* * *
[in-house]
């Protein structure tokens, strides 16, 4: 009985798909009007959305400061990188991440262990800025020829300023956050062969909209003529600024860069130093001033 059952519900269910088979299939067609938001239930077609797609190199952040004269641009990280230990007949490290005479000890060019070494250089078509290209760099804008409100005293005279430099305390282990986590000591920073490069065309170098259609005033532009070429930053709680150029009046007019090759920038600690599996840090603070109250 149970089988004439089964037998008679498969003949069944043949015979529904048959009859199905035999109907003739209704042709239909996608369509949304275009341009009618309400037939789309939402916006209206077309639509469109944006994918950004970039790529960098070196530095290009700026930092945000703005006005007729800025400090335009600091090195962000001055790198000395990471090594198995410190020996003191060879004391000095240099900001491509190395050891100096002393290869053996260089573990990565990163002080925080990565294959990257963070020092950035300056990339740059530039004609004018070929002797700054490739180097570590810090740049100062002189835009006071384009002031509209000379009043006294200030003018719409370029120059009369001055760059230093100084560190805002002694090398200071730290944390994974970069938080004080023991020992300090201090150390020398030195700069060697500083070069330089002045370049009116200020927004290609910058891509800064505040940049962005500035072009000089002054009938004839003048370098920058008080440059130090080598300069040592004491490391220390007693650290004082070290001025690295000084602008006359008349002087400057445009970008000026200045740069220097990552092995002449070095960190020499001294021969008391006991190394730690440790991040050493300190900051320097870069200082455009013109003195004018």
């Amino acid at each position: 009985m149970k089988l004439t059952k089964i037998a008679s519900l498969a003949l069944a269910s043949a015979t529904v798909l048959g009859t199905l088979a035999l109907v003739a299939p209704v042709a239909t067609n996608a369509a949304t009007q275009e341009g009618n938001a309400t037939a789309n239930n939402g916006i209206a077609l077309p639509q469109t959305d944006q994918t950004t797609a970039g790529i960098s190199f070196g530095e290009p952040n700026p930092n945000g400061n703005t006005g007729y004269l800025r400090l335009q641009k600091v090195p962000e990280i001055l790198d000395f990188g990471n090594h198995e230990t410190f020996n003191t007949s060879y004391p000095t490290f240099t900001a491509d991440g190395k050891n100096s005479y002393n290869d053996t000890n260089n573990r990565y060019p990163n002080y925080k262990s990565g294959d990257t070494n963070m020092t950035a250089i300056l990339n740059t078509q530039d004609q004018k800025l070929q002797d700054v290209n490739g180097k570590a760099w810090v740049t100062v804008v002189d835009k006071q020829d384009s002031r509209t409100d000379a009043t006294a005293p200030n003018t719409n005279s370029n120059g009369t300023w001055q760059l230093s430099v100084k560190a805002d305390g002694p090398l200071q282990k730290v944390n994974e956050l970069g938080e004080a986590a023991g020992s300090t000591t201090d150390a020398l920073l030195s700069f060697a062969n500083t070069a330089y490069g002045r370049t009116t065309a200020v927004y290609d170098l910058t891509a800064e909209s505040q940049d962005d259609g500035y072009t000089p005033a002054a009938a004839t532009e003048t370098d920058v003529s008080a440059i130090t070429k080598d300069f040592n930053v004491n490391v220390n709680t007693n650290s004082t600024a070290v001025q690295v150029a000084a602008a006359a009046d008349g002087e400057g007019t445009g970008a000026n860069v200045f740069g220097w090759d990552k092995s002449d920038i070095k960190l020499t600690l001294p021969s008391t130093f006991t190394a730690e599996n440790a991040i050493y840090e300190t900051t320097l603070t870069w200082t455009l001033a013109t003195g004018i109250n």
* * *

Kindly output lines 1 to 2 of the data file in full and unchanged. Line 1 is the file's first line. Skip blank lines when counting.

[in-house]
């Protein structure tokens, strides 16, 4: 009985798909009007959305400061990188991440262990800025020829300023956050062969909209003529600024860069130093001033 059952519900269910088979299939067609938001239930077609797609190199952040004269641009990280230990007949490290005479000890060019070494250089078509290209760099804008409100005293005279430099305390282990986590000591920073490069065309170098259609005033532009070429930053709680150029009046007019090759920038600690599996840090603070109250 149970089988004439089964037998008679498969003949069944043949015979529904048959009859199905035999109907003739209704042709239909996608369509949304275009341009009618309400037939789309939402916006209206077309639509469109944006994918950004970039790529960098070196530095290009700026930092945000703005006005007729800025400090335009600091090195962000001055790198000395990471090594198995410190020996003191060879004391000095240099900001491509190395050891100096002393290869053996260089573990990565990163002080925080990565294959990257963070020092950035300056990339740059530039004609004018070929002797700054490739180097570590810090740049100062002189835009006071384009002031509209000379009043006294200030003018719409370029120059009369001055760059230093100084560190805002002694090398200071730290944390994974970069938080004080023991020992300090201090150390020398030195700069060697500083070069330089002045370049009116200020927004290609910058891509800064505040940049962005500035072009000089002054009938004839003048370098920058008080440059130090080598300069040592004491490391220390007693650290004082070290001025690295000084602008006359008349002087400057445009970008000026200045740069220097990552092995002449070095960190020499001294021969008391006991190394730690440790991040050493300190900051320097870069200082455009013109003195004018």